Encompass Health runs a chain of rehabilitation hospitals across the United States. It is enjoying record revenues. However, Charges of Discrimination and Retaliation filed with the Equal Employment Opportunity Commission (EEOC) by nine current or former women employees of the Encompass Colorado Springs hospital threaten its success.
For revenue growth, Encompass depends on expansion and keeping its facilities at maximum capacity, which in turn depends on growing its referrals. Rehabilitation hospitals receive most of their referrals from discharge planners—social workers and case managers—at acute care hospitals or other health care facilities. Case Management and Social Work is a woman-dominated field. Encompass competes with other rehabilitation hospitals for referrals from these women. Encompass’s women employees rated it fifth among six major competitors according to a Comparably study done in 2022.
As this case progresses, it raises the question whether Encompass will be able to maintain its level of patient referrals from what amounts to an all-woman source, or whether like the nine women, they will be nauseated by the treatment of the sexual harassment victims, and choose to send patients to its competitors.
The nine women who filed EEOC Charges allege that Encompass CEO, Steve Schaefer, who ran its Colorado Springs hospital permitted a senior healthcare provider to openly engage in repulsive physical and verbal sexual harassment of his female staff for almost a decade. Indeed, they allege he encouraged it, by engaging in sexual harassment himself. Schafer and other managers caused an exodus of Case Workers and Therapists who felt threatened by the provider, and the CEO who threatened the victims into silence, to cover up what had gone on for so long.
This case raises questions about whether Encompass’s enforcement of employment discrimination laws is sufficient, and whether there may be similar situations at other Encompass hospitals. Just what is alleged by the nine women in their Charges, discussed below, should raise concerns.
When a CEO Engages in Sexual Harassment of Subordinates, He Licenses Others in Power to Do the Same
As she alleges in her Charge, and as witnessed by another Charging Party, Schaefer told a Senior Manager at a staff meeting where other senior managers were present that her job was to “sit there and look pretty.” Other senior managers and providers followed his lead.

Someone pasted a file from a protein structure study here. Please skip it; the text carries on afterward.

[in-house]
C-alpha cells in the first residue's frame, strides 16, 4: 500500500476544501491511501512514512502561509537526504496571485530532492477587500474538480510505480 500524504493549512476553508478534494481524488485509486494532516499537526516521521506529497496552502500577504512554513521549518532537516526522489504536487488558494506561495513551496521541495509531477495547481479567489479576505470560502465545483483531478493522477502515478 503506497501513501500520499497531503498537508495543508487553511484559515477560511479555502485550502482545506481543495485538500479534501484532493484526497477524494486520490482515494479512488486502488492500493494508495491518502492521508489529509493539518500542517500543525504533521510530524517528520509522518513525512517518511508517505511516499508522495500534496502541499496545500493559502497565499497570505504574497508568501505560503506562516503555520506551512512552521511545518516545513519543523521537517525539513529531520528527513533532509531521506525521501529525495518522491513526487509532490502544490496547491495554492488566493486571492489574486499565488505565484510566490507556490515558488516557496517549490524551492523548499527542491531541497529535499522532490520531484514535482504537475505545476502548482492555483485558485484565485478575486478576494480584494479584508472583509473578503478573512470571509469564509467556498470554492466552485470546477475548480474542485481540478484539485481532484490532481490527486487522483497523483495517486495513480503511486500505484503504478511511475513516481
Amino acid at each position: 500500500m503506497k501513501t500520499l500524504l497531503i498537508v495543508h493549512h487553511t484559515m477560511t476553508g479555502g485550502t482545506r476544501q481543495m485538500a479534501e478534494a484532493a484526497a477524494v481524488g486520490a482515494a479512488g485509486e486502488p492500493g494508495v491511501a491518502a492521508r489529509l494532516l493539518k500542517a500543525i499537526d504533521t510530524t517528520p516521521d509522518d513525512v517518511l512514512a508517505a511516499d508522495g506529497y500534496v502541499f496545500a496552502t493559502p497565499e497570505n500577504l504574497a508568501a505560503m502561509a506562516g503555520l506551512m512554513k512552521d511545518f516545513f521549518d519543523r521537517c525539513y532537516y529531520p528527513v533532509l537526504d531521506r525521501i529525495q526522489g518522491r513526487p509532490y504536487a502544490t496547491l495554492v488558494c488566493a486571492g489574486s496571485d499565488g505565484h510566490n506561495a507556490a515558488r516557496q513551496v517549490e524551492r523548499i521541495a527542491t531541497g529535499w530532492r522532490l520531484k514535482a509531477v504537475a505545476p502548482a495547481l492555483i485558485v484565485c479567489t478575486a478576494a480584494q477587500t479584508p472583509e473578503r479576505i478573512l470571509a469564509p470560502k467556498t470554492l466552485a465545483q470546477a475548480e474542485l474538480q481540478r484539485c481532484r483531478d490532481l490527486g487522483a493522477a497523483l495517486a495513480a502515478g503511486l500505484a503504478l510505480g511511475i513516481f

Encompass used a senior medical provider to treat its patients at its Colorado Springs hospital. The provider utilized a team that included therapists, nurses and case managers, who were women in their 20s and 30s.
For eight years, the senior provider subjected these women to unwanted sexual advances and touching, and vulgar sexual speech. He did so openly in front of managers reporting to CEO Schaefer. Just several examples of what the nine women regularly endured are:
Invading a Case Manager’s personal space to say “I want you to sit on my face;”
Telling a supervisor, in front of her reports: “if we had sex it would be rough sex, right?”
Telling a therapist he has video set up in his bedroom to record his sexual encounters;
Telling a therapist in reference to a hot tub at her home “I bet you guys f*ck in there all the time;”
Telling a therapist who was just out of school that he had a “sex swing” in his house, asking her to come over and see it, and while touching her inappropriately, telling her he had been searching for her on social media;
Repeating what a patient said when attempting an exercise, such as “that’s really hard,” and turning it into an unsubtle sexual innuendo in reference to genitalia;
Openly congratulating a male manager on hiring sexually attractive female therapists;
Responding with “I like volleyball girls’ bodies,” when a therapist told him she played volleyball.